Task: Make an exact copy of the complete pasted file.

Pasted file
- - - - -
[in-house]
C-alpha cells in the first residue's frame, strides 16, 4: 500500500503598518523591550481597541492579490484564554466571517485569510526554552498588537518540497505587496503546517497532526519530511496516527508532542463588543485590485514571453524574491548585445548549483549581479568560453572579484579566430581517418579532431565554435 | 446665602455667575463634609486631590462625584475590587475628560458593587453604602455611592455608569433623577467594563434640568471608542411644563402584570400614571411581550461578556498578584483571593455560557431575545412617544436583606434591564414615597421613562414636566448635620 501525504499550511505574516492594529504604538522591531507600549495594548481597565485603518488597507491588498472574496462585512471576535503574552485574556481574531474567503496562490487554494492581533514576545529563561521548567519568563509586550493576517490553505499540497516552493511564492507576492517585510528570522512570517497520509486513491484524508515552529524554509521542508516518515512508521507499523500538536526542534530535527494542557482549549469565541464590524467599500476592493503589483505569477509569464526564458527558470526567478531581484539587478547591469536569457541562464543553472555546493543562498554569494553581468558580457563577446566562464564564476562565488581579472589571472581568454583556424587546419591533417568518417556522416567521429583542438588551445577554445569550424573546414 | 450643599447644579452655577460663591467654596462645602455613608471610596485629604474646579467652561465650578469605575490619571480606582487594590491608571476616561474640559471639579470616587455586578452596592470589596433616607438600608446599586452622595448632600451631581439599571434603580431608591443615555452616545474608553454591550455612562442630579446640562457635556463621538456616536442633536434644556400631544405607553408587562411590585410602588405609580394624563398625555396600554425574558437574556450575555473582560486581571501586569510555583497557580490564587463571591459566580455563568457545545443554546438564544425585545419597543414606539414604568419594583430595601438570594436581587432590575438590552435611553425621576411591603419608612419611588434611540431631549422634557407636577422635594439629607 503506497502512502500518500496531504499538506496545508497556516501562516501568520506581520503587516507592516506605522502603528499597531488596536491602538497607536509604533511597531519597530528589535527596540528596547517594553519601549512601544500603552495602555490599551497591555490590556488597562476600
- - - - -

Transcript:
[in-house]
C-alpha cells in the first residue's frame, strides 16, 4: 500500500503598518523591550481597541492579490484564554466571517485569510526554552498588537518540497505587496503546517497532526519530511496516527508532542463588543485590485514571453524574491548585445548549483549581479568560453572579484579566430581517418579532431565554435 | 446665602455667575463634609486631590462625584475590587475628560458593587453604602455611592455608569433623577467594563434640568471608542411644563402584570400614571411581550461578556498578584483571593455560557431575545412617544436583606434591564414615597421613562414636566448635620 501525504499550511505574516492594529504604538522591531507600549495594548481597565485603518488597507491588498472574496462585512471576535503574552485574556481574531474567503496562490487554494492581533514576545529563561521548567519568563509586550493576517490553505499540497516552493511564492507576492517585510528570522512570517497520509486513491484524508515552529524554509521542508516518515512508521507499523500538536526542534530535527494542557482549549469565541464590524467599500476592493503589483505569477509569464526564458527558470526567478531581484539587478547591469536569457541562464543553472555546493543562498554569494553581468558580457563577446566562464564564476562565488581579472589571472581568454583556424587546419591533417568518417556522416567521429583542438588551445577554445569550424573546414 | 450643599447644579452655577460663591467654596462645602455613608471610596485629604474646579467652561465650578469605575490619571480606582487594590491608571476616561474640559471639579470616587455586578452596592470589596433616607438600608446599586452622595448632600451631581439599571434603580431608591443615555452616545474608553454591550455612562442630579446640562457635556463621538456616536442633536434644556400631544405607553408587562411590585410602588405609580394624563398625555396600554425574558437574556450575555473582560486581571501586569510555583497557580490564587463571591459566580455563568457545545443554546438564544425585545419597543414606539414604568419594583430595601438570594436581587432590575438590552435611553425621576411591603419608612419611588434611540431631549422634557407636577422635594439629607 503506497502512502500518500496531504499538506496545508497556516501562516501568520506581520503587516507592516506605522502603528499597531488596536491602538497607536509604533511597531519597530528589535527596540528596547517594553519601549512601544500603552495602555490599551497591555490590556488597562476600